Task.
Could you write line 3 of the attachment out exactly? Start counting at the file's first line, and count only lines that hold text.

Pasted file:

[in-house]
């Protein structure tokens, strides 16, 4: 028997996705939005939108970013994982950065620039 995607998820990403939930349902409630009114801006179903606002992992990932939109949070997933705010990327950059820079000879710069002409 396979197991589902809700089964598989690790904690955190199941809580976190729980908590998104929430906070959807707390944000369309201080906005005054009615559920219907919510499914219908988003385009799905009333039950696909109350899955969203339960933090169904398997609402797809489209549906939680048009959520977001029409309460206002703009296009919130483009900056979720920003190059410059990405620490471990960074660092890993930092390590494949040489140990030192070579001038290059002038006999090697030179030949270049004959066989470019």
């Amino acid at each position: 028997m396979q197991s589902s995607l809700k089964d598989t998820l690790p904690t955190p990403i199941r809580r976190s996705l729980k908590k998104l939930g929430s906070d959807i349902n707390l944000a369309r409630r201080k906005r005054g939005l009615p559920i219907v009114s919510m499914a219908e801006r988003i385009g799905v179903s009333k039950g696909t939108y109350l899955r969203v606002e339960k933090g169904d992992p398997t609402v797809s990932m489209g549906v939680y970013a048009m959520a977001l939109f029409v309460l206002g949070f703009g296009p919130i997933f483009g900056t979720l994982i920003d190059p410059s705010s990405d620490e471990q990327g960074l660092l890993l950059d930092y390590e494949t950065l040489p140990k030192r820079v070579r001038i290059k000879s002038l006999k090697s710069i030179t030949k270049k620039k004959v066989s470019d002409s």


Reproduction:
């Amino acid at each position: 028997m396979q197991s589902s995607l809700k089964d598989t998820l690790p904690t955190p990403i199941r809580r976190s996705l729980k908590k998104l939930g929430s906070d959807i349902n707390l944000a369309r409630r201080k906005r005054g939005l009615p559920i219907v009114s919510m499914a219908e801006r988003i385009g799905v179903s009333k039950g696909t939108y109350l899955r969203v606002e339960k933090g169904d992992p398997t609402v797809s990932m489209g549906v939680y970013a048009m959520a977001l939109f029409v309460l206002g949070f703009g296009p919130i997933f483009g900056t979720l994982i920003d190059p410059s705010s990405d620490e471990q990327g960074l660092l890993l950059d930092y390590e494949t950065l040489p140990k030192r820079v070579r001038i290059k000879s002038l006999k090697s710069i030179t030949k270049k620039k004959v066989s470019d002409s």